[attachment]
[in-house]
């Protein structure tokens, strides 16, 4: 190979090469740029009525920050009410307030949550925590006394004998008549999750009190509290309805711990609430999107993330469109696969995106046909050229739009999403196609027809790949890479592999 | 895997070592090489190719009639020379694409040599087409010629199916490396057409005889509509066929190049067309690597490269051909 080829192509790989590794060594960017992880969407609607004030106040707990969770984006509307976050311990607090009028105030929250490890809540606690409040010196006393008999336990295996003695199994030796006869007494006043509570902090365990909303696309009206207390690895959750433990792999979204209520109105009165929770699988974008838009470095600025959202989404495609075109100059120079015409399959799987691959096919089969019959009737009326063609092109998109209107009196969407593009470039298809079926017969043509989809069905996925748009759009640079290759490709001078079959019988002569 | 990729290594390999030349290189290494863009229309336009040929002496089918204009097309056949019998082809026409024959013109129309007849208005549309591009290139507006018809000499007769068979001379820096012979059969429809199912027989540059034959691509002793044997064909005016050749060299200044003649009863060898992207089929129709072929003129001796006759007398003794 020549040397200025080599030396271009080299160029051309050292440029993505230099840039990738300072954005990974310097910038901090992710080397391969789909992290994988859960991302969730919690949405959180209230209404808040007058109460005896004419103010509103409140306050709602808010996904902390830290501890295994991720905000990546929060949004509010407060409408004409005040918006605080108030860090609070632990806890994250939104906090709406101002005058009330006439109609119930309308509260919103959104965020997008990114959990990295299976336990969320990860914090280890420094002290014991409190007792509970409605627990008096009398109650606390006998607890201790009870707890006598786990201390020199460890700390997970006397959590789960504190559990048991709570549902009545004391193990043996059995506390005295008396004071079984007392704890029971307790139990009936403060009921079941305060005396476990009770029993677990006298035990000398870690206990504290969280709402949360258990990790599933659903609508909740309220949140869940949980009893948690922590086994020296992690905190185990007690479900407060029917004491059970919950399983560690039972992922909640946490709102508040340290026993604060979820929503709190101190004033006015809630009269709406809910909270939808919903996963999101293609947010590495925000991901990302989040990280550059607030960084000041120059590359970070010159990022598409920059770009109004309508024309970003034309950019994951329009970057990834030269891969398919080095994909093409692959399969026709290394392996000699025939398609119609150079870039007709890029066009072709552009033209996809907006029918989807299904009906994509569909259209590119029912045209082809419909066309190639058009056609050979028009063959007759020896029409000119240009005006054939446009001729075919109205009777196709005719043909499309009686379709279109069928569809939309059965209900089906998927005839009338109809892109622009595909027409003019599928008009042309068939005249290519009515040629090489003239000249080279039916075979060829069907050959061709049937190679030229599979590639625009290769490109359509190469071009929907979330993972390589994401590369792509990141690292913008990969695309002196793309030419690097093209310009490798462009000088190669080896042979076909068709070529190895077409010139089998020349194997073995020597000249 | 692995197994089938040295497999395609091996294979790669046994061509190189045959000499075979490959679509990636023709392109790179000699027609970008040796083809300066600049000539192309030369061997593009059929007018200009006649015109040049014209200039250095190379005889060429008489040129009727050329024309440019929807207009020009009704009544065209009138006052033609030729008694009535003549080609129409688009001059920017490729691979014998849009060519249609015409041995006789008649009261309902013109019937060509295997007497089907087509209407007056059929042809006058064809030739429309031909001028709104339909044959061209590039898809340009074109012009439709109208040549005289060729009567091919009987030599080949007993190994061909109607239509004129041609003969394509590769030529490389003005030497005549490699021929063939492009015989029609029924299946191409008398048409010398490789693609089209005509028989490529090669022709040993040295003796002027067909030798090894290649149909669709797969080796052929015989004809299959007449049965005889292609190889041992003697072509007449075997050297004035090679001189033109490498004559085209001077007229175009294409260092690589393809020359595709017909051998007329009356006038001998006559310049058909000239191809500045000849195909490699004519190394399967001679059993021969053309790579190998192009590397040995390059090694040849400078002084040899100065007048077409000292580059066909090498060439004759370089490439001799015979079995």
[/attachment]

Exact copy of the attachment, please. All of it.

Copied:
[in-house]
């Protein structure tokens, strides 16, 4: 190979090469740029009525920050009410307030949550925590006394004998008549999750009190509290309805711990609430999107993330469109696969995106046909050229739009999403196609027809790949890479592999 | 895997070592090489190719009639020379694409040599087409010629199916490396057409005889509509066929190049067309690597490269051909 080829192509790989590794060594960017992880969407609607004030106040707990969770984006509307976050311990607090009028105030929250490890809540606690409040010196006393008999336990295996003695199994030796006869007494006043509570902090365990909303696309009206207390690895959750433990792999979204209520109105009165929770699988974008838009470095600025959202989404495609075109100059120079015409399959799987691959096919089969019959009737009326063609092109998109209107009196969407593009470039298809079926017969043509989809069905996925748009759009640079290759490709001078079959019988002569 | 990729290594390999030349290189290494863009229309336009040929002496089918204009097309056949019998082809026409024959013109129309007849208005549309591009290139507006018809000499007769068979001379820096012979059969429809199912027989540059034959691509002793044997064909005016050749060299200044003649009863060898992207089929129709072929003129001796006759007398003794 020549040397200025080599030396271009080299160029051309050292440029993505230099840039990738300072954005990974310097910038901090992710080397391969789909992290994988859960991302969730919690949405959180209230209404808040007058109460005896004419103010509103409140306050709602808010996904902390830290501890295994991720905000990546929060949004509010407060409408004409005040918006605080108030860090609070632990806890994250939104906090709406101002005058009330006439109609119930309308509260919103959104965020997008990114959990990295299976336990969320990860914090280890420094002290014991409190007792509970409605627990008096009398109650606390006998607890201790009870707890006598786990201390020199460890700390997970006397959590789960504190559990048991709570549902009545004391193990043996059995506390005295008396004071079984007392704890029971307790139990009936403060009921079941305060005396476990009770029993677990006298035990000398870690206990504290969280709402949360258990990790599933659903609508909740309220949140869940949980009893948690922590086994020296992690905190185990007690479900407060029917004491059970919950399983560690039972992922909640946490709102508040340290026993604060979820929503709190101190004033006015809630009269709406809910909270939808919903996963999101293609947010590495925000991901990302989040990280550059607030960084000041120059590359970070010159990022598409920059770009109004309508024309970003034309950019994951329009970057990834030269891969398919080095994909093409692959399969026709290394392996000699025939398609119609150079870039007709890029066009072709552009033209996809907006029918989807299904009906994509569909259209590119029912045209082809419909066309190639058009056609050979028009063959007759020896029409000119240009005006054939446009001729075919109205009777196709005719043909499309009686379709279109069928569809939309059965209900089906998927005839009338109809892109622009595909027409003019599928008009042309068939005249290519009515040629090489003239000249080279039916075979060829069907050959061709049937190679030229599979590639625009290769490109359509190469071009929907979330993972390589994401590369792509990141690292913008990969695309002196793309030419690097093209310009490798462009000088190669080896042979076909068709070529190895077409010139089998020349194997073995020597000249 | 692995197994089938040295497999395609091996294979790669046994061509190189045959000499075979490959679509990636023709392109790179000699027609970008040796083809300066600049000539192309030369061997593009059929007018200009006649015109040049014209200039250095190379005889060429008489040129009727050329024309440019929807207009020009009704009544065209009138006052033609030729008694009535003549080609129409688009001059920017490729691979014998849009060519249609015409041995006789008649009261309902013109019937060509295997007497089907087509209407007056059929042809006058064809030739429309031909001028709104339909044959061209590039898809340009074109012009439709109208040549005289060729009567091919009987030599080949007993190994061909109607239509004129041609003969394509590769030529490389003005030497005549490699021929063939492009015989029609029924299946191409008398048409010398490789693609089209005509028989490529090669022709040993040295003796002027067909030798090894290649149909669709797969080796052929015989004809299959007449049965005889292609190889041992003697072509007449075997050297004035090679001189033109490498004559085209001077007229175009294409260092690589393809020359595709017909051998007329009356006038001998006559310049058909000239191809500045000849195909490699004519190394399967001679059993021969053309790579190998192009590397040995390059090694040849400078002084040899100065007048077409000292580059066909090498060439004759370089490439001799015979079995």